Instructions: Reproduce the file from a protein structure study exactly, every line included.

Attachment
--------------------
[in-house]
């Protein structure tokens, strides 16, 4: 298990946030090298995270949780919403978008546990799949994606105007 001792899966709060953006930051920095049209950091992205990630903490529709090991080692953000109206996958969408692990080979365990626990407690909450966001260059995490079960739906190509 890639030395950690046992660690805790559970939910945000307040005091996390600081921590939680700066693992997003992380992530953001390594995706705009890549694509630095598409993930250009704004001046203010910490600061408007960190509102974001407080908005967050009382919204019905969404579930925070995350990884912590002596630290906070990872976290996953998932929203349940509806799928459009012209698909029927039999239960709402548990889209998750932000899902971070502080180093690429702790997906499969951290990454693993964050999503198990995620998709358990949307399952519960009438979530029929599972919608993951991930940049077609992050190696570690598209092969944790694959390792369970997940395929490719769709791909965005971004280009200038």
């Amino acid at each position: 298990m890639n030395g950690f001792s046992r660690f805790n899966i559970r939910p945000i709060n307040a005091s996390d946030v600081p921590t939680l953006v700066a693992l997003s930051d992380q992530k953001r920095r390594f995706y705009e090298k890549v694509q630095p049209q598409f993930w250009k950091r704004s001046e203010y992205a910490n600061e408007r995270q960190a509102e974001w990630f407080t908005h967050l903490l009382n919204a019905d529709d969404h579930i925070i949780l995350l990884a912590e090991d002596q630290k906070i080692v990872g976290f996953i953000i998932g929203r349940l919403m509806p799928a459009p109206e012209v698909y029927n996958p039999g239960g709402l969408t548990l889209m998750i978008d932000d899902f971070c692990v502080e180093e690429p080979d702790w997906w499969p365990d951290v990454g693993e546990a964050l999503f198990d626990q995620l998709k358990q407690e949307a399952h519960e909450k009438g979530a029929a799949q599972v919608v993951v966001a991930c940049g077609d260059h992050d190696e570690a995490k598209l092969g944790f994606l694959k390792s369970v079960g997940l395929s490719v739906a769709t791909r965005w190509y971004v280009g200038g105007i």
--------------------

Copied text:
[in-house]
């Protein structure tokens, strides 16, 4: 298990946030090298995270949780919403978008546990799949994606105007 001792899966709060953006930051920095049209950091992205990630903490529709090991080692953000109206996958969408692990080979365990626990407690909450966001260059995490079960739906190509 890639030395950690046992660690805790559970939910945000307040005091996390600081921590939680700066693992997003992380992530953001390594995706705009890549694509630095598409993930250009704004001046203010910490600061408007960190509102974001407080908005967050009382919204019905969404579930925070995350990884912590002596630290906070990872976290996953998932929203349940509806799928459009012209698909029927039999239960709402548990889209998750932000899902971070502080180093690429702790997906499969951290990454693993964050999503198990995620998709358990949307399952519960009438979530029929599972919608993951991930940049077609992050190696570690598209092969944790694959390792369970997940395929490719769709791909965005971004280009200038």
């Amino acid at each position: 298990m890639n030395g950690f001792s046992r660690f805790n899966i559970r939910p945000i709060n307040a005091s996390d946030v600081p921590t939680l953006v700066a693992l997003s930051d992380q992530k953001r920095r390594f995706y705009e090298k890549v694509q630095p049209q598409f993930w250009k950091r704004s001046e203010y992205a910490n600061e408007r995270q960190a509102e974001w990630f407080t908005h967050l903490l009382n919204a019905d529709d969404h579930i925070i949780l995350l990884a912590e090991d002596q630290k906070i080692v990872g976290f996953i953000i998932g929203r349940l919403m509806p799928a459009p109206e012209v698909y029927n996958p039999g239960g709402l969408t548990l889209m998750i978008d932000d899902f971070c692990v502080e180093e690429p080979d702790w997906w499969p365990d951290v990454g693993e546990a964050l999503f198990d626990q995620l998709k358990q407690e949307a399952h519960e909450k009438g979530a029929a799949q599972v919608v993951v966001a991930c940049g077609d260059h992050d190696e570690a995490k598209l092969g944790f994606l694959k390792s369970v079960g997940l395929s490719v739906a769709t791909r965005w190509y971004v280009g200038g105007i």